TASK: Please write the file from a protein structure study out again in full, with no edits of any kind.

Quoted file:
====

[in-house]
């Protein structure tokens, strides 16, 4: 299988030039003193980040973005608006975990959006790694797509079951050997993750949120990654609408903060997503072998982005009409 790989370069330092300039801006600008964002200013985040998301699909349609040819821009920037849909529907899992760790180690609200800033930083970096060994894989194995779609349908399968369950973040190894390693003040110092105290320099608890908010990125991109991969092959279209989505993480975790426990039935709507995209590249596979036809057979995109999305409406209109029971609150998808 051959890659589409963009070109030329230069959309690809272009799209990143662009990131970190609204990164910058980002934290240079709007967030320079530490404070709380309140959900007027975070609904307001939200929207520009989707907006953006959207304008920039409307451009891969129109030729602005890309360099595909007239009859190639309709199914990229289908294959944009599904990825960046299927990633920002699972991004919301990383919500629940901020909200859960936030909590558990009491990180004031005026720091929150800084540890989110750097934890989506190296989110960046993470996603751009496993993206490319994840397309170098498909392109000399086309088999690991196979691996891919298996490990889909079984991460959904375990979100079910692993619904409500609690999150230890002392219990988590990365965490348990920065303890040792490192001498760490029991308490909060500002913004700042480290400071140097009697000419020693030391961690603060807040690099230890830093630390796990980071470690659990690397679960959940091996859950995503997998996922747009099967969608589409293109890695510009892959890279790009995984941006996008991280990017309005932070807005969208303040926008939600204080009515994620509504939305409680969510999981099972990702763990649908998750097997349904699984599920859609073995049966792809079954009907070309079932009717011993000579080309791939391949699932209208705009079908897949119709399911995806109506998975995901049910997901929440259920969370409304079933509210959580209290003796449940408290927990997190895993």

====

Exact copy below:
[in-house]
């Protein structure tokens, strides 16, 4: 299988030039003193980040973005608006975990959006790694797509079951050997993750949120990654609408903060997503072998982005009409 790989370069330092300039801006600008964002200013985040998301699909349609040819821009920037849909529907899992760790180690609200800033930083970096060994894989194995779609349908399968369950973040190894390693003040110092105290320099608890908010990125991109991969092959279209989505993480975790426990039935709507995209590249596979036809057979995109999305409406209109029971609150998808 051959890659589409963009070109030329230069959309690809272009799209990143662009990131970190609204990164910058980002934290240079709007967030320079530490404070709380309140959900007027975070609904307001939200929207520009989707907006953006959207304008920039409307451009891969129109030729602005890309360099595909007239009859190639309709199914990229289908294959944009599904990825960046299927990633920002699972991004919301990383919500629940901020909200859960936030909590558990009491990180004031005026720091929150800084540890989110750097934890989506190296989110960046993470996603751009496993993206490319994840397309170098498909392109000399086309088999690991196979691996891919298996490990889909079984991460959904375990979100079910692993619904409500609690999150230890002392219990988590990365965490348990920065303890040792490192001498760490029991308490909060500002913004700042480290400071140097009697000419020693030391961690603060807040690099230890830093630390796990980071470690659990690397679960959940091996859950995503997998996922747009099967969608589409293109890695510009892959890279790009995984941006996008991280990017309005932070807005969208303040926008939600204080009515994620509504939305409680969510999981099972990702763990649908998750097997349904699984599920859609073995049966792809079954009907070309079932009717011993000579080309791939391949699932209208705009079908897949119709399911995806109506998975995901049910997901929440259920969370409304079933509210959580209290003796449940408290927990997190895993």